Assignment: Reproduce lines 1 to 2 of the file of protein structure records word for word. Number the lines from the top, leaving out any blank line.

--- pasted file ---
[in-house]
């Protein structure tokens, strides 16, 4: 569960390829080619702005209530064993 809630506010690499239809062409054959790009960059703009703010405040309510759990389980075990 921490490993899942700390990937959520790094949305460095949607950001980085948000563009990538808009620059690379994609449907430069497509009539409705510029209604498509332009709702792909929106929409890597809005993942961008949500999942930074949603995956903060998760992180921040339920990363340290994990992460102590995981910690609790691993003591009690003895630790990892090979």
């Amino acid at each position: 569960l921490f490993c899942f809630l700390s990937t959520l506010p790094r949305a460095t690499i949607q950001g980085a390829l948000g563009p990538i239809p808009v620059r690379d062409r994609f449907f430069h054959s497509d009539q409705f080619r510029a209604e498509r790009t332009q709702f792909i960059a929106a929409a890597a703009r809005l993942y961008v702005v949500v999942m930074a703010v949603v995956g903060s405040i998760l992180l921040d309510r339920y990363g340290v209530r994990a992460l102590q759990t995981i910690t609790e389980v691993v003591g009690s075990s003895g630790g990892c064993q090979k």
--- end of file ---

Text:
[in-house]
């Protein structure tokens, strides 16, 4: 569960390829080619702005209530064993 809630506010690499239809062409054959790009960059703009703010405040309510759990389980075990 921490490993899942700390990937959520790094949305460095949607950001980085948000563009990538808009620059690379994609449907430069497509009539409705510029209604498509332009709702792909929106929409890597809005993942961008949500999942930074949603995956903060998760992180921040339920990363340290994990992460102590995981910690609790691993003591009690003895630790990892090979």